An opportunity shop, which at one time was raising about $30,000 a year for Wanaka Primary School, is closing its doors at the end of the year because of a lack of volunteers.
Co-ordinator Dianne Barnes told The News the shop, located at the school in Scurr Heights, was started by Wanaka resident Frances Manson in 1986 and first operated out of a former fruit and vegetable shop in Ardmore St.
It later moved to a portable classroom at the school’s former site in Tenby St before setting up in a classroom at the school’s present site after the school relocated to the Scurr Heights subdivision in 2010.
At one time, the shop was bringing in up to $30,000 a year, Mrs
In 2004, it was a given a Heart of the District Award by the Queenstown Lakes District Council in recognition of its achievement.
“It was generating significant funds for the school but, since we transferred here, the amount has dropped off as we don’t get the same amount of foot traffic. The last few years has seen an average of about $12,000 come in.”
The shop, which has traditionally opened twice weekly, had always sold second-hand clothing, books, toys and bedding but had steered clear of stocking electrical appliances.
“We have never sold anything that shouldn’t be sold,” Mrs Barnes said.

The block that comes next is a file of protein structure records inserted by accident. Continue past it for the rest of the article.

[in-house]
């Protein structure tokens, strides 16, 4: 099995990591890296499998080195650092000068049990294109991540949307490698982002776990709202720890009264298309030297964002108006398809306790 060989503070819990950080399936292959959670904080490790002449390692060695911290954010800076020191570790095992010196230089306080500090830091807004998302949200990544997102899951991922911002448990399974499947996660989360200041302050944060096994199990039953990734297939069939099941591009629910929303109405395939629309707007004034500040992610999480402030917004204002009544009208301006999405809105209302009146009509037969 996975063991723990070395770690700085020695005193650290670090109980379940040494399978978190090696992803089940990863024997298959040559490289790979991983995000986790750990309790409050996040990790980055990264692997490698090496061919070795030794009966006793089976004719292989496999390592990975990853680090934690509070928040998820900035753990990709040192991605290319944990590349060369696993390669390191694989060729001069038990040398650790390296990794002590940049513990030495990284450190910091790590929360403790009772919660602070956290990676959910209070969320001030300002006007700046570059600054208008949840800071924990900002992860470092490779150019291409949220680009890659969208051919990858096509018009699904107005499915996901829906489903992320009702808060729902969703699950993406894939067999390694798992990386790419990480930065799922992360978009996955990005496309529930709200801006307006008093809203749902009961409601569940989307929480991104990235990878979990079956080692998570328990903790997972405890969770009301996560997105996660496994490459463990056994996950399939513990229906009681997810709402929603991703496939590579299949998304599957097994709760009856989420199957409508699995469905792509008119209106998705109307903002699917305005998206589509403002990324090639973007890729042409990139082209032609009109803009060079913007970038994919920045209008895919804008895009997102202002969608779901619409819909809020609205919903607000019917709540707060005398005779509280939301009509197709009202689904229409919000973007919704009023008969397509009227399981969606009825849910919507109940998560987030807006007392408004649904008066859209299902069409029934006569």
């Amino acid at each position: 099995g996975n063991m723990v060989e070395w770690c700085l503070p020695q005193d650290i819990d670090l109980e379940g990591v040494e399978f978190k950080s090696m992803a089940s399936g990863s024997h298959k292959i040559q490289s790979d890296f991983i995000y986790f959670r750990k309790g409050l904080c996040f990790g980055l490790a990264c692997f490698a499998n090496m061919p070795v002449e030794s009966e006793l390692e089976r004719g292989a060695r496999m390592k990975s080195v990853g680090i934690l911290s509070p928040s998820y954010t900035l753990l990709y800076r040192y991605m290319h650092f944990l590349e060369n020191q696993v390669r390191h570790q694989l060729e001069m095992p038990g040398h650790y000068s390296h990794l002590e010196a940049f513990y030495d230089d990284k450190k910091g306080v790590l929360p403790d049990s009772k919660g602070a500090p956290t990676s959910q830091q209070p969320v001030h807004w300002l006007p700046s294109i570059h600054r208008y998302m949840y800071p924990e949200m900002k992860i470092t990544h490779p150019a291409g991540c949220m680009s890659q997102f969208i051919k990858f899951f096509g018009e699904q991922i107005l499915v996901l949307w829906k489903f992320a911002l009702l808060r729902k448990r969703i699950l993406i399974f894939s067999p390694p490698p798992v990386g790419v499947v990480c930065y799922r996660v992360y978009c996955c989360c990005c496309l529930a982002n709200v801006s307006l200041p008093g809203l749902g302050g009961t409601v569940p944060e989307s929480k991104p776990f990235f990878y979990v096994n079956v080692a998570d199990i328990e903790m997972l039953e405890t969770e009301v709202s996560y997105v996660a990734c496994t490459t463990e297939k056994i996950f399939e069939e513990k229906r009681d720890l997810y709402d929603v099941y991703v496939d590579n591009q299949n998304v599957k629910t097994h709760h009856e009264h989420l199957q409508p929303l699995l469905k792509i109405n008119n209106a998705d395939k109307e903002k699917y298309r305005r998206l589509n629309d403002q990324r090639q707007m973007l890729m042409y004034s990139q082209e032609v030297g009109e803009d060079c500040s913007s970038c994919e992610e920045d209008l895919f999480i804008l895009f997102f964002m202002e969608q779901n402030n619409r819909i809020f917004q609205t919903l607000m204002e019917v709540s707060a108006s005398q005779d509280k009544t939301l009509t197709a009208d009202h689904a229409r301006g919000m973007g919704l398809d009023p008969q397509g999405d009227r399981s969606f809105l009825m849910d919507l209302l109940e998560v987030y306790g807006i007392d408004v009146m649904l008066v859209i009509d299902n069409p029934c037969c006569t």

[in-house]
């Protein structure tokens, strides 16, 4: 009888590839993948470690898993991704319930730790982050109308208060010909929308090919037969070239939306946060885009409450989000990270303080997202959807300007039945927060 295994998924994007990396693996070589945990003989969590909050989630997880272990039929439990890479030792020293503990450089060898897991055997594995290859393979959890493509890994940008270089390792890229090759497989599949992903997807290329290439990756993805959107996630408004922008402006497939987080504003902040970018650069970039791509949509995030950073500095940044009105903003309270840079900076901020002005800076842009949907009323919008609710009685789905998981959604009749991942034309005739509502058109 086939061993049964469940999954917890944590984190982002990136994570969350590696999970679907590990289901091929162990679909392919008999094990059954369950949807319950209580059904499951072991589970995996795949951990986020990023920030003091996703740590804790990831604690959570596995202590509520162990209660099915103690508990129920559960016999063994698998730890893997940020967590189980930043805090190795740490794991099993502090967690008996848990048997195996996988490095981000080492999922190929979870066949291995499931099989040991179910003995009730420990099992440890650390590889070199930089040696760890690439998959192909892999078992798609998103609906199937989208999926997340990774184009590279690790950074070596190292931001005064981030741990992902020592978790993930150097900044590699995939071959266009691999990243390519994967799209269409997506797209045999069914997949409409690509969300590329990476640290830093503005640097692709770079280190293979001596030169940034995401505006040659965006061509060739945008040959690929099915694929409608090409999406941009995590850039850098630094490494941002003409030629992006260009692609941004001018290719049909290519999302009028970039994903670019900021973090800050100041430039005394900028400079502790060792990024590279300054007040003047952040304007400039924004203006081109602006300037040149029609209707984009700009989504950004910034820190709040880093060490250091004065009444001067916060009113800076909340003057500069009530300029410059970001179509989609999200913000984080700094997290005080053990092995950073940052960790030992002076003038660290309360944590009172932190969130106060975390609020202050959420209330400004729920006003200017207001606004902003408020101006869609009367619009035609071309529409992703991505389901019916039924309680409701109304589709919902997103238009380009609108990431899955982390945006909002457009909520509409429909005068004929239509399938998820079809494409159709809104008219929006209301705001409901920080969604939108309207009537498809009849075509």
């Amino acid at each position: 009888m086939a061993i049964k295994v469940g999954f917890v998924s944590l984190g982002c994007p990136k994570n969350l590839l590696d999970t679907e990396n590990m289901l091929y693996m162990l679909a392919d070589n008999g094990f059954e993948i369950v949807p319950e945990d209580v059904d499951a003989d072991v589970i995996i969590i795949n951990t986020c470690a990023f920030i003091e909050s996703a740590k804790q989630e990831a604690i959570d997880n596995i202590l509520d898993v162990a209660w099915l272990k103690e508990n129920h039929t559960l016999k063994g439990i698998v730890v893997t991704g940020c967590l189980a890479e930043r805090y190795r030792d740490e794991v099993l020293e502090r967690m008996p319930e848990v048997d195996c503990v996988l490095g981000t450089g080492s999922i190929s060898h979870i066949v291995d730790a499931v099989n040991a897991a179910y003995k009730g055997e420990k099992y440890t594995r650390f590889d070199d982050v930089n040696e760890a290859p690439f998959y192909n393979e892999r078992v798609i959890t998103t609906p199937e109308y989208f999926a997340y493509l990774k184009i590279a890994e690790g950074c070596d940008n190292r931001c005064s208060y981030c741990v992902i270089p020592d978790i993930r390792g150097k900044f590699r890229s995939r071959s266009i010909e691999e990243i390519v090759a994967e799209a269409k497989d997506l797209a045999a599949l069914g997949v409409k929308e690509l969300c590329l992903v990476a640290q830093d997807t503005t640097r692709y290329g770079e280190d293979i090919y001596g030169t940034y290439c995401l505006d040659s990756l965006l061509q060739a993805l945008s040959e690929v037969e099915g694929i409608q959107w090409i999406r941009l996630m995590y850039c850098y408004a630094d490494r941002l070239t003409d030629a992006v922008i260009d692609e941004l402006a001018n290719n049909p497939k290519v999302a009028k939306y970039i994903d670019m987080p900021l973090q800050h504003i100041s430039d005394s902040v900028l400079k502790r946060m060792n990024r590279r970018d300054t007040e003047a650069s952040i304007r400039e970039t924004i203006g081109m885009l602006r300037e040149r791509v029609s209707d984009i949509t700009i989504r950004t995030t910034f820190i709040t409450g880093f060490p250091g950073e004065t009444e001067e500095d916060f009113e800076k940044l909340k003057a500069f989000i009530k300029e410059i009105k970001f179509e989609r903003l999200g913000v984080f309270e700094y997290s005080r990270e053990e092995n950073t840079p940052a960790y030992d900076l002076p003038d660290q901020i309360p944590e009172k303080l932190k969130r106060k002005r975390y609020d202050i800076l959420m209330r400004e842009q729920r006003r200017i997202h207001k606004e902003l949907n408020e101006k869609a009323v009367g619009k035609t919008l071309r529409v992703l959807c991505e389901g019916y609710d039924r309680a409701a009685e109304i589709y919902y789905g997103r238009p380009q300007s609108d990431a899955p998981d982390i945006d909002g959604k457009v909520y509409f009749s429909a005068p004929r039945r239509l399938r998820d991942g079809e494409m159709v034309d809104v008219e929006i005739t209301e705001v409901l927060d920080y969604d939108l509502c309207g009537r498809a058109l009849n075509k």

“We have also never been computerised. There has been no eftpos, no computers and no cash till.”
She had been co-ordinator for the past seven years after taking over the role from former co-ordinator Bette Johnson.
Along with other volunteers such as Dorothy Ollerenshaw and Noeline Dickey, she had volunteered at the shop for more than 10 years
“It is sad but we are closing because we just can’t get volunteers now. We’ve all been here long enough and there is no-one else to fill the gap,” Mrs Barnes said.
She specially wanted to thank school caretaker John Gwilliam, she said.
“He has been just wonderful ensuring that the heaters were all going during the winter months and collecting our rubbish. We owe him a big thanks.”
Wanaka Primary School principal Wendy Bamford said the “op-shop ladies” had “done wonders” and would be missed.
“They have been part of our culture,” she said.